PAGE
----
Test Your Own Optimism
Take as much time as you need to answer each of the questions. On average the test takes about fifteen minutes. There are no right or wrong answers. It is important that you take the test before you read the analysis which follows it, in order to assure that your answers will not be biased. Read the description of each situation and vividly imagine it happening to you. You have probably not experienced some of the situations, but that doesn’t matter. Perhaps neither response will seem to fit; go ahead anyway and circle either A or B, choosing the cause likelier to apply to you. You may not like the way some of the responses sound, but don’t choose what you think you should say or what would sound right to other people; choose the response you’d be likelier to have. Circle only one response for each question. Ignore the letter and number codes for now.
W HEN J 0 H N TE A S D ALE raised his objections after my speech at Oxford, I felt for a moment as if years of work might have been for nothing. I had no way of knowing at the time that the Teasdale challenge would result in the thing I wanted most of all-using our findings to help needful and suffering human beings.
Yes, Teasdale had granted in his rebuttal, two out of three people became helpless. But, he’d stressed, one out of three resisted: No matter what happened to them to make them helpless, they would not give up. It was a paradox, and until it was resolved, my theory could not be taken seriously. Leaving the hall with Teasdale after the address, I asked him if he’d be willing to work with me to see if we could construct an adequate theory. He agreed, and we began meeting regularly.
Who Never Gives Up?
How DO you think about the causes of the misfortunes, small and large, that befall you? Some people, the ones who give up easily, habitually say of their misfortunes: “It’s me, it’s going to last forever, and it’s going to undermine everything I do.” Others, those who resist giving in to misfortune, say: “It was just circumstances, it’s going away quickly anyway, and, besides, there’s much more in life.”
Your habitual way of explaining bad events, your explanatory style, is more than just the words you mouth when you fail. It is a habit of thought, learned in childhood and adolescence. Your explanatory style stems directly from your view of your place in the world-whether you think you are valuable and deserving, or worthless and hopeless. It is the hallmark of whether you are an optimist or a pessimist.
The Stuff of Hope
HOPE HAS largely been the province of preachers, of politicians, and of hucksters. The concept of explanatory style brings hope into the laboratory, where scientists can dissect it in order to understand how it works. Whether or not we have hope depends on two dimensions of our explanatory style: pervasiveness and permanence. Finding temporary and specific causes for misfortune is the art of hope: Temporary causes limit helplessness in time, and specific causes limit helplessness to the original situation. On the other hand, permanent causes produce helplessness far into the future, and universal causes spread helplessness through all your endeavors. Finding permanent and universal causes for misfortune is the practice of despair.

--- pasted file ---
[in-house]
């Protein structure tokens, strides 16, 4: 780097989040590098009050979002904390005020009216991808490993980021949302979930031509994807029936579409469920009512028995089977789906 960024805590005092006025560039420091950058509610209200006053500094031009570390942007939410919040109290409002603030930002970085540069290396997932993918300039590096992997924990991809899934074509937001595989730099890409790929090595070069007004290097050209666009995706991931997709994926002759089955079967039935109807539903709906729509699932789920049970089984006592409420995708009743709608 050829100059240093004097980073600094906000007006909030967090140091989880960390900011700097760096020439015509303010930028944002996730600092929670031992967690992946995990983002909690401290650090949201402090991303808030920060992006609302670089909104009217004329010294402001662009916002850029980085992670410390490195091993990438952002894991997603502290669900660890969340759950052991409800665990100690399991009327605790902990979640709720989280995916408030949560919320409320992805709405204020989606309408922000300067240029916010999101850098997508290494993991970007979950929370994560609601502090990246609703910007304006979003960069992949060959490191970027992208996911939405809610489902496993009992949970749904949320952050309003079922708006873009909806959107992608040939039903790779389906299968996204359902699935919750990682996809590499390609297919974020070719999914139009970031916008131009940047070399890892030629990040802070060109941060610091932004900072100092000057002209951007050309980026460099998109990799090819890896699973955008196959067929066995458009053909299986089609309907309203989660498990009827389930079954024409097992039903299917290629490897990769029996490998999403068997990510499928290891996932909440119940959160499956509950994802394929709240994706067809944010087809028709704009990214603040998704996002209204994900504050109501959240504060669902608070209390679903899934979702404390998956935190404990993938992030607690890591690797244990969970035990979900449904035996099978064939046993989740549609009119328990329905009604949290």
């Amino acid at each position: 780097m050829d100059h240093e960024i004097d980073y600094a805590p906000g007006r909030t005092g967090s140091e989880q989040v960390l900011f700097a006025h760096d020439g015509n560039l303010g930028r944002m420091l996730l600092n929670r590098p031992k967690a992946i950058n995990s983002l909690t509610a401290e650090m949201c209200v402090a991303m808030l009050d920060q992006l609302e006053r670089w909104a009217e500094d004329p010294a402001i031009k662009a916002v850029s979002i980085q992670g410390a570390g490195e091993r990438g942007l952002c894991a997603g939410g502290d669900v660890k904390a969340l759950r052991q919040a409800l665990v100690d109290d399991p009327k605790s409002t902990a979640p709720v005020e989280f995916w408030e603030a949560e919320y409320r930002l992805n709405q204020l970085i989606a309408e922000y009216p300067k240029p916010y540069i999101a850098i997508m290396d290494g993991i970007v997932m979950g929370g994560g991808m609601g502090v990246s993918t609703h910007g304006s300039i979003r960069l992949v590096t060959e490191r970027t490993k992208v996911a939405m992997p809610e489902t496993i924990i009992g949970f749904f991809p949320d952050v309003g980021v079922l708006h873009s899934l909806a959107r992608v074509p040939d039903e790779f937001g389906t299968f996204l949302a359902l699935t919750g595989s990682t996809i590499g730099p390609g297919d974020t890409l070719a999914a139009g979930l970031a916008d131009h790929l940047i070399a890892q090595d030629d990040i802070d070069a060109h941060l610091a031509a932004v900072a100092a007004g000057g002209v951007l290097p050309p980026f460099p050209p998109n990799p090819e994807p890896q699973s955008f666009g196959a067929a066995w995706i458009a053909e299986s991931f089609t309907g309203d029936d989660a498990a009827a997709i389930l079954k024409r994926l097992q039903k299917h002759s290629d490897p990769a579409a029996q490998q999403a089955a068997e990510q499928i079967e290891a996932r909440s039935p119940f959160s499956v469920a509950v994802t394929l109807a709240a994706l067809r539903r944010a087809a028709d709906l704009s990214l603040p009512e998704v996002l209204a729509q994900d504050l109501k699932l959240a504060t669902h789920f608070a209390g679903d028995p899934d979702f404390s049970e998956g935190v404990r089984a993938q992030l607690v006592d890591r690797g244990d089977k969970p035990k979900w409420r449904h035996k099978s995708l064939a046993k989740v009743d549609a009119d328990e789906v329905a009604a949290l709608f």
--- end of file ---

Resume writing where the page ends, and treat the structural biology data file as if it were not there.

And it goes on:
Caveat about Responsibility
An L THO UGH there are clear benefits to learning optimism-there are also dangers. Temporary? Local? That’s fine. I want my depressions to be short and limited. I want to bounce back quickly. But external? Is it right that I should blame others for my failures? Most assuredly we want people to own up to the messes they make, to be responsible for their actions. Certain psychological doctrines have damaged our society by helping to erode personal responsibility: Evil is mislabeled insanity; bad manners are shucked off as neurosis; “successfully treated” patients evade their duty to their families because it does not bring them personal fulfillment. The question is whether or not changing beliefs about failure from internal to external (“It’s not my fault … its bad luck”) will undermine responsibility.
What If You Are a Pessimist?
First, as we will see in the next chapter, you are likely to get depressed easily. Second, you are probably achieving less at work than your talents warrant. Third, your physical health-and your immune function-are probably not what they should be, and this may get even worse as you get older. Finally, life is not as pleasurable as it should be. Pessimistic explanatory style is a misery. If your pessimism score is in the average range, it will not be a problem in ordinary times. But in crisis, in the hard times life deals us all, you will likely pay an unnecessary price. When these events strike, you may find yourself getting more depressed than you should.
If you use the techniques, you will be able to choose to raise your everyday level of optimism. You should find yourself reacting to the normal setbacks of life much more positively and bouncing back from life’s large defeats much more briskly than you did before. You should achieve more on the job, in school, and on the playing field. And in the long run, even your body should serve you better.